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MarCom becomes MarCon

By now, you probably realize that you need to use podcasts, blogs, and other new media to send out your message, but you may not realize that your customers will use them to talk back to you. Not only will customers comment on your blogs, but they will talk about you on their own blogs with other customers listening. And you might not like what they say. You might even need to respond. So we really have to listen to customers now. Marketing communication is shifting to marketing conversation. You might say MarCom becomes MarCon.

The point is that you no longer deliver a message—you start a conversation. And it’s not always a private conversation. Everything you say is just the starting point of where it will go in the new public discourse made possible by the Web.
Sometimes the conversations are public; sometimes they are private. That used to delineate the difference between sales and marketing, but no more. The stark lines between sales and marketing disappear on the Web.
If you want a preview about how this new marketing conversation might evolve, check out one of the “rat-a-base” sites such as, where you can see names and even pictures of men that women are warning other women about. In a world where alleged bad behavior in something as private as dating is plastered all over the Internet, you shouldn’t have any expectations that your marketing message will go uncommented upon. Our customers are changing. They expect to comment on what companies say and do and the Web lets them do it.
And you must be willing to adjust what you are doing at every moment. You need to be willing to change your message if it’s not working. You must take responsibility for errors your company makes and make sure they are corrected. Your response to one customer may be seen by all your customers. So you must listen with new ears and take action, if you want to appear responsive.
In the old days, public relations people handled these public discussions. Large companies needed to worry about negative publicity, but small companies were never interesting enough to be noticed by the media. With the Web, no company is so small that they can fly under the radar.
Your customers (or your competitors) can use the Web to give you whatever good or bad publicity they desire. So, if your restaurant was cited for health violations or your products are assembled by child labor in a third world country, you’ll have to defend that. If someone took offense at one of your ads, you’ll have to respond. Even if you are a very small company, someone will blog about the issue in front of your other customers and you will be on the spot. Everything you say and do is public.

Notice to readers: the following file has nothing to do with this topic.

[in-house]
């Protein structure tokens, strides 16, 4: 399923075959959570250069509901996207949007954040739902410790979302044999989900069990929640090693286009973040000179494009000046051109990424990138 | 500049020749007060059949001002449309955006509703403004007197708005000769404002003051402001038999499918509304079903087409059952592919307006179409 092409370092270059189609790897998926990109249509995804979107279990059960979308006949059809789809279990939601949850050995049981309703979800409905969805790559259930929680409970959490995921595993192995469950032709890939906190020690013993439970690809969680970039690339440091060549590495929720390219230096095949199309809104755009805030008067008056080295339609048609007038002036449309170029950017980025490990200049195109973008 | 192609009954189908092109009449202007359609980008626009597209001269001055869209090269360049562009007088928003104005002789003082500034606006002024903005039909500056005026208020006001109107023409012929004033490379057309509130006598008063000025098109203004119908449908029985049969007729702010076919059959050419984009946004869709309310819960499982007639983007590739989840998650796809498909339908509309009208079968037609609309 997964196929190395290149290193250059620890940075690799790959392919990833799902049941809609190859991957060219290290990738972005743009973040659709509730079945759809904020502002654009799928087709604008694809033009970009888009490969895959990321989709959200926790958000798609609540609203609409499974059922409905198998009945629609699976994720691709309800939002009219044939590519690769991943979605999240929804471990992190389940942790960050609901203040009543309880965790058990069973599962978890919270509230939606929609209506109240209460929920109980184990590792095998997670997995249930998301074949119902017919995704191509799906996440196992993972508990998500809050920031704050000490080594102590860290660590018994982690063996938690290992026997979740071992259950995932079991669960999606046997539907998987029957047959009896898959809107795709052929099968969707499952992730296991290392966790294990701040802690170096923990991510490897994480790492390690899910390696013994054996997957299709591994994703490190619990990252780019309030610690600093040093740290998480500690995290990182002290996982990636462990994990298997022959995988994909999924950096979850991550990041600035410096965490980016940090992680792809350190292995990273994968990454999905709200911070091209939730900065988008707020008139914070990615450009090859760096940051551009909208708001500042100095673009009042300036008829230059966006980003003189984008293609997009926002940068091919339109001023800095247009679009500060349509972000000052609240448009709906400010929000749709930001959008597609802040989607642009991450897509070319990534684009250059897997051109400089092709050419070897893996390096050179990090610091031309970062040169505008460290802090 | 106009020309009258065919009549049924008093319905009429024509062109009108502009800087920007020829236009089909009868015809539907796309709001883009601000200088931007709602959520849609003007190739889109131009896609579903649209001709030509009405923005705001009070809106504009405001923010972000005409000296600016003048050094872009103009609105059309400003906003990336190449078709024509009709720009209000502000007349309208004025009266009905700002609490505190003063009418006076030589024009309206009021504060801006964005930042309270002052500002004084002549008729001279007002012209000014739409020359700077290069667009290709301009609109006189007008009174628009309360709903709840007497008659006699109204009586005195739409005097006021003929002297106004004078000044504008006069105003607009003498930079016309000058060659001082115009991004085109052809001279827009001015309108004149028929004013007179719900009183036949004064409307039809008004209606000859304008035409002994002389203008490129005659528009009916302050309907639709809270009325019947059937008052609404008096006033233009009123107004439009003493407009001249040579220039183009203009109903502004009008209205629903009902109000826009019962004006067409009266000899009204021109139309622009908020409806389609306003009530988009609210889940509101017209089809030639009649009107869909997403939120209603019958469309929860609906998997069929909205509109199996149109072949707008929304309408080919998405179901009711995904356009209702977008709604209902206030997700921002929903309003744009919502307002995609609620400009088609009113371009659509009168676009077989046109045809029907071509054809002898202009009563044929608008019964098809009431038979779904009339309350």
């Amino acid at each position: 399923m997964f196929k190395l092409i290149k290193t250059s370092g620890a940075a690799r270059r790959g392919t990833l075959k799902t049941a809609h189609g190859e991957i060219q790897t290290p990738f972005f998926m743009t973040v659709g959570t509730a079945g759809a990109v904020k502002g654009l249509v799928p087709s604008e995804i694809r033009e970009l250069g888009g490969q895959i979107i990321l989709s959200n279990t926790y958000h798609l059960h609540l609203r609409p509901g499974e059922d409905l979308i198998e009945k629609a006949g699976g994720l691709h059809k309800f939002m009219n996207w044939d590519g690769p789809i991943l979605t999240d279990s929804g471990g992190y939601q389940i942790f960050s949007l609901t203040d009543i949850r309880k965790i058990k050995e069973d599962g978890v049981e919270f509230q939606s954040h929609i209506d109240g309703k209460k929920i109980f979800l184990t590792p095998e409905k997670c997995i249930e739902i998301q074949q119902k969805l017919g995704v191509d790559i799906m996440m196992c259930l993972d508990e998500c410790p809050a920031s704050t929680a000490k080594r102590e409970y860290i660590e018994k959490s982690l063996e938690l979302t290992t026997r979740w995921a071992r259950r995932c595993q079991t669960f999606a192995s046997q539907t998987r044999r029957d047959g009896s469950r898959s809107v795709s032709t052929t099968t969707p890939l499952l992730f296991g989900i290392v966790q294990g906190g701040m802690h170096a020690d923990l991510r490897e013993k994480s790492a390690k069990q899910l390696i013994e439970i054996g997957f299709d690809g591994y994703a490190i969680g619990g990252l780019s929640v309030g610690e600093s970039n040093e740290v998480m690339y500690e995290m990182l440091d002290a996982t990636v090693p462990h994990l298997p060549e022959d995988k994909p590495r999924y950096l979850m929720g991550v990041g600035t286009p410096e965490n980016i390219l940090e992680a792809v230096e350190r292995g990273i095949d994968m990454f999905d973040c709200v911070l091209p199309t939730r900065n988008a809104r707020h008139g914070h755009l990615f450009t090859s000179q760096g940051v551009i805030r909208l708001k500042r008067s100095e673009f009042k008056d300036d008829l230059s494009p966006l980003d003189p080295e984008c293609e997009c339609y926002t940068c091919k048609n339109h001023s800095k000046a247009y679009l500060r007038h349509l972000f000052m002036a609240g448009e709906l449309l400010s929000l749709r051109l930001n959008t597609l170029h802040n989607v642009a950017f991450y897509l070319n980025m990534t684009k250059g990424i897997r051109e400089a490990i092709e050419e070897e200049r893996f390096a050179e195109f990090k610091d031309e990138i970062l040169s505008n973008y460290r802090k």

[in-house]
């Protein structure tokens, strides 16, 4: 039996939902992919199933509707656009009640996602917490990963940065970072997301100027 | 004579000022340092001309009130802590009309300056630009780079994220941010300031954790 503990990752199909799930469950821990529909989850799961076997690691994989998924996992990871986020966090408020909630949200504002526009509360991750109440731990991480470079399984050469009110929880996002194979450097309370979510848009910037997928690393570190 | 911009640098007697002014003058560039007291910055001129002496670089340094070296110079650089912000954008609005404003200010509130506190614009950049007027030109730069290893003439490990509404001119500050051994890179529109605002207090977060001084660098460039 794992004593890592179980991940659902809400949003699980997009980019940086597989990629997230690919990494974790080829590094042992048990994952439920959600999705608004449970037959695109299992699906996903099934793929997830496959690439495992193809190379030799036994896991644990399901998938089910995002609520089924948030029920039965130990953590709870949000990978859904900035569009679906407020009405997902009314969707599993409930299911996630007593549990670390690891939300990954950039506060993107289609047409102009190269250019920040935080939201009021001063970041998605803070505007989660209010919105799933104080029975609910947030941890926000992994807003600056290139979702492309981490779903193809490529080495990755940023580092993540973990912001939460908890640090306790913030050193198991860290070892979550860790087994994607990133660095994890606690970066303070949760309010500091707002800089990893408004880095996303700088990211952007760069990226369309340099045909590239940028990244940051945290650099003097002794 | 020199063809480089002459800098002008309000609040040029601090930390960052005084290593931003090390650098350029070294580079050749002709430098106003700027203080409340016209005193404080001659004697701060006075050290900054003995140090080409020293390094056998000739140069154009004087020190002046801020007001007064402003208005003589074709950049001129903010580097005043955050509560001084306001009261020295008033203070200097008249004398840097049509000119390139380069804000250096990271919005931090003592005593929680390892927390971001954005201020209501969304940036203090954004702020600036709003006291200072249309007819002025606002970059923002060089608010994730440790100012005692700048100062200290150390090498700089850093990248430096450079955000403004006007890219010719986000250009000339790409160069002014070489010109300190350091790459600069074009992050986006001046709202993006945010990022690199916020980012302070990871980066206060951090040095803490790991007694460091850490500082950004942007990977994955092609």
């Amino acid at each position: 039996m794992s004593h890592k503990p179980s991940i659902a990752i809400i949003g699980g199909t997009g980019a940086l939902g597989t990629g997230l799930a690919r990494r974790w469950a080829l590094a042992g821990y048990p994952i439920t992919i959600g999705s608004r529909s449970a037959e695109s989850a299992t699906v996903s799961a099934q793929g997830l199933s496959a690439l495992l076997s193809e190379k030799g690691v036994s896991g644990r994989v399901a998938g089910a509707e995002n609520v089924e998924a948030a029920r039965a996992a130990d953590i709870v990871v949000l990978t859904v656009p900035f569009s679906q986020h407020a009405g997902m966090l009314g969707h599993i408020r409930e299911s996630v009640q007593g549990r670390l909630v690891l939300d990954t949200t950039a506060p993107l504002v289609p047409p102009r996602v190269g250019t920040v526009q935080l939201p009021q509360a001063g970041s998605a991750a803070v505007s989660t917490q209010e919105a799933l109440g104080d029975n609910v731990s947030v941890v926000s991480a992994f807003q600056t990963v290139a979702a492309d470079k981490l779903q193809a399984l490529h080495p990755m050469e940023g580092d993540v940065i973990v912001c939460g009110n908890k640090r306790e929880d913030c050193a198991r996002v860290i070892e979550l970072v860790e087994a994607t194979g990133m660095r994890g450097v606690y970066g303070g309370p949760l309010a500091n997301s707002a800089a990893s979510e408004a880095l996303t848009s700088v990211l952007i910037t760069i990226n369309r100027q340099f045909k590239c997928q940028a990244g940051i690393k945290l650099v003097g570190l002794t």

So, if you prefer to control the marketing message, you may be in for some disappointment. No one can control a conversation—you can control what you say, but not what your customers say. And honestly, when you have a dozen bloggers in your company, it’s hard to impose traditional message control on even your part of the conversation. Can you strive to be relevant? Yes. Authentic? Definitely. Responsive? Absolutely. But can you exert control? Probably not.

Mike Moran

Mike Moran is a Converseon, an AI powered consumer intelligence technology and consulting firm. He is also a senior strategist for SoloSegment, a marketing automation software solutions and services firm. Mike also served as a member of the Board of Directors of SEMPO. Mike spent 30 years at IBM, rising to Distinguished Engineer, an executive-level technical position. Mike held various roles in his IBM career, including eight years at IBM’s customer-facing website,, most recently as the Manager of Web Experience, where he led 65 information architects, web designers, webmasters, programmers, and technical architects around the world. Mike's newest book is Outside-In Marketing with world-renowned author James Mathewson. He is co-author of the best-selling Search Engine Marketing, Inc. (with fellow search marketing expert Bill Hunt), now in its Third Edition. Mike is also the author of the acclaimed internet marketing book, Do It Wrong Quickly: How the Web Changes the Old Marketing Rules, named one of best business books of 2007 by the Miami Herald. Mike founded and writes for Biznology® and writes regularly for other blogs. In addition to Mike’s broad technical background, he holds an Advanced Certificate in Market Management Practice from the Royal UK Charter Institute of Marketing and is a Visiting Lecturer at the University of Virginia’s Darden School of Business. He also teaches at Rutgers Business School. He was a Senior Fellow at the Society for New Communications Research and is now a Senior Fellow of The Conference Board. A Certified Speaking Professional, Mike regularly makes speaking appearances. Mike’s previous appearances include keynote speaking appearances worldwide

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